The low side pressure port is used to charge the system and is always larger in size than the high side pressure port. You can see the high side pressure line is always smaller than the low side pressure line in the image below. Some refrigerant lines will have an insulation wrap on the low side line; this is usually due to the location of the engine exhaust being in close vicinity.

Charge and Pressure Ports
The compressor is the main mechanical part of the system with internal workings inside the unit that is driven by the engine's serpentine belt. When there is a weird noise when the a/c is on the compressor or blower fan is probably the problem and most likely due to a mechanical failure. When the compressor stop working the system will blow warm air and when this happens the compressor needs to be replaced.

When you turn the system on a voltage supply is given to the climate controller, the blower motor fan and the compressor clutch or internal valve. These components then begin to operate connected through a climate control wiring harness fuse and relay.

Some condensers are designed with a receiver dryer attached which acts as a refrigerant cleaner/moisture remover which helps the system last longer. Some systems will have an accumulator that does the same job, each car maker is a little bit different, but achieve the same goal.

Leaves and dirt can get logged in the condenser hindering its performance. I use a garden hose to clean the condenser with a high pressure nozzle from time to time and it works really well which helps the air conditioner work more efficiently.

Some air conditioner systems have a separate fan for the condenser instead of the radiator cooling fan, or they will have an additional fan to help the radiator fan cool the refrigerant. These fans are controlled by the climate control computer which gives a command to the control relay to power the fan on. When these fans fail the system will not cool as well and should be replaced.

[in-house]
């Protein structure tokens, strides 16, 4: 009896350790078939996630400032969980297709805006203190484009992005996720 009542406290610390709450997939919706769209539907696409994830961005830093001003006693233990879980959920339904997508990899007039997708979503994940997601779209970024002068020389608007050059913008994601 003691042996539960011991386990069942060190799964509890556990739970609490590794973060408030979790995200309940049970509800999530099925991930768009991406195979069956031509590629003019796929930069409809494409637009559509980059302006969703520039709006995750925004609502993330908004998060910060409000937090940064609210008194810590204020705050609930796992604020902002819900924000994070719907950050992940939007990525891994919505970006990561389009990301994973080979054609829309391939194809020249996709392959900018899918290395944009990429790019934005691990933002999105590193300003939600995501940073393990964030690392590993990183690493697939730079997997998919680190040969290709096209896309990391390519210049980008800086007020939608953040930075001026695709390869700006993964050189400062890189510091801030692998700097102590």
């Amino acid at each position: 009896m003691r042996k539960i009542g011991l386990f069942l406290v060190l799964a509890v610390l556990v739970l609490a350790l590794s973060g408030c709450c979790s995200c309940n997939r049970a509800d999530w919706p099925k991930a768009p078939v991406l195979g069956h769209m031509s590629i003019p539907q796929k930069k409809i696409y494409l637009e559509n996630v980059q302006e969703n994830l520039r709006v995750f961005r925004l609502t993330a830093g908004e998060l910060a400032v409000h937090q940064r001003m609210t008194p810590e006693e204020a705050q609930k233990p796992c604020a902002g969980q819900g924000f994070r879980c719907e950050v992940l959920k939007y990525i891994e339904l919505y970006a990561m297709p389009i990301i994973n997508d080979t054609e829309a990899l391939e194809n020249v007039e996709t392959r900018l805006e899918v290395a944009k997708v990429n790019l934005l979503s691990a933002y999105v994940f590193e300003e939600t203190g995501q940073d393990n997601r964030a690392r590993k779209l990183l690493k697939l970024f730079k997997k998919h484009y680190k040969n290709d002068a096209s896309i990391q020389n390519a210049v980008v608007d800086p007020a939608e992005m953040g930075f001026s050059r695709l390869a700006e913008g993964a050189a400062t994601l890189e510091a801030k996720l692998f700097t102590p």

A serpentine belt is used to rotate the compressor pump by the engine's serpentine belt and belt tensioner, once the engine is running the air conditioner can be turned on. The internal workings of the compressor include reed valves and an eccentric vane pump.

A hybrid and electric vehicle’s compressor is powered by the vehicle's battery pack not the engine, a small electric motor is fitted inside of the compressor which makes it operate. These compressors have a pair of large gauge wires form the compressor controller and not a serpentine belt. Check out the picture below.

Hybrid Engine Compressor

Step 4

Non-Operation: If the compressor is not working the best place to start is with the state of charge or fuse of the system, it can blow at any time, so it's worth checking. Below is the order by popularity in which the system will not work. Learn more
  • Low on charge (R134a)
  • Compressor failure
  • Blown fuse
  • Bad climate controller
  • Shorted control switch
  • Plugged orifice or expansion valve
  • Failed radiator or condenser fan
  • Blower motor failure

You can visually see most system leaks because it uses a peg oil along with the refrigerant, which are mixed together as they travel throughout the system. This oil is used to lubricate the internal vanes and reed valves of the pump. See what a refrigerant leak looks like below.

If the system needed a full repair and has been opened, a vacuum down and recharge is needed to remove moisture which gets into the system naturally and can cause the inside of the system to rust which will cause damage such a plugged expansion valve or orifice tube or ruin the compressor. In the video below you will find one of the best air conditioner full vacuum down and recharge videos.

If you need more information about this article please visit our forum which has thousands questions about air conditioner systems answered by our online mechanics.